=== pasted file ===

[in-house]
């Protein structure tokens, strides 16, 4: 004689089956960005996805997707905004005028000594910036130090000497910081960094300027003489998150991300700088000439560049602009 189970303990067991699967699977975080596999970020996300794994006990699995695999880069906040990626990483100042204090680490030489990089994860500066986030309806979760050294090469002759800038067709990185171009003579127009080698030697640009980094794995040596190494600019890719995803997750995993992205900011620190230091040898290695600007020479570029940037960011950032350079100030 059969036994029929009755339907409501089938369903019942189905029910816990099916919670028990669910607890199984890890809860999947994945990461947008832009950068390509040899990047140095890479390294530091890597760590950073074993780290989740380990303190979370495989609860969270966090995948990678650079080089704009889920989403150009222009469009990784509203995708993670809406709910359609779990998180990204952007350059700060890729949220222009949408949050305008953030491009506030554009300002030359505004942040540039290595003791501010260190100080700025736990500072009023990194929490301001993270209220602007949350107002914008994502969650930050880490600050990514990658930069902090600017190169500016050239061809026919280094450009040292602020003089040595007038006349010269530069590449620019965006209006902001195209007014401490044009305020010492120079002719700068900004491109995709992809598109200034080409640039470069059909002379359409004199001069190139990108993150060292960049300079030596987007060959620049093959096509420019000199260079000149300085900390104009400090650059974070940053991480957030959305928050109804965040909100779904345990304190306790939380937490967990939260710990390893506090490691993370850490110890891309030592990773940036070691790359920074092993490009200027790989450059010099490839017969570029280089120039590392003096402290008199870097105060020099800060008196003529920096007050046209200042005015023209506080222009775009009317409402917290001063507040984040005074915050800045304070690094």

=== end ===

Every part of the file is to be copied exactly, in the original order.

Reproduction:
[in-house]
């Protein structure tokens, strides 16, 4: 004689089956960005996805997707905004005028000594910036130090000497910081960094300027003489998150991300700088000439560049602009 189970303990067991699967699977975080596999970020996300794994006990699995695999880069906040990626990483100042204090680490030489990089994860500066986030309806979760050294090469002759800038067709990185171009003579127009080698030697640009980094794995040596190494600019890719995803997750995993992205900011620190230091040898290695600007020479570029940037960011950032350079100030 059969036994029929009755339907409501089938369903019942189905029910816990099916919670028990669910607890199984890890809860999947994945990461947008832009950068390509040899990047140095890479390294530091890597760590950073074993780290989740380990303190979370495989609860969270966090995948990678650079080089704009889920989403150009222009469009990784509203995708993670809406709910359609779990998180990204952007350059700060890729949220222009949408949050305008953030491009506030554009300002030359505004942040540039290595003791501010260190100080700025736990500072009023990194929490301001993270209220602007949350107002914008994502969650930050880490600050990514990658930069902090600017190169500016050239061809026919280094450009040292602020003089040595007038006349010269530069590449620019965006209006902001195209007014401490044009305020010492120079002719700068900004491109995709992809598109200034080409640039470069059909002379359409004199001069190139990108993150060292960049300079030596987007060959620049093959096509420019000199260079000149300085900390104009400090650059974070940053991480957030959305928050109804965040909100779904345990304190306790939380937490967990939260710990390893506090490691993370850490110890891309030592990773940036070691790359920074092993490009200027790989450059010099490839017969570029280089120039590392003096402290008199870097105060020099800060008196003529920096007050046209200042005015023209506080222009775009009317409402917290001063507040984040005074915050800045304070690094």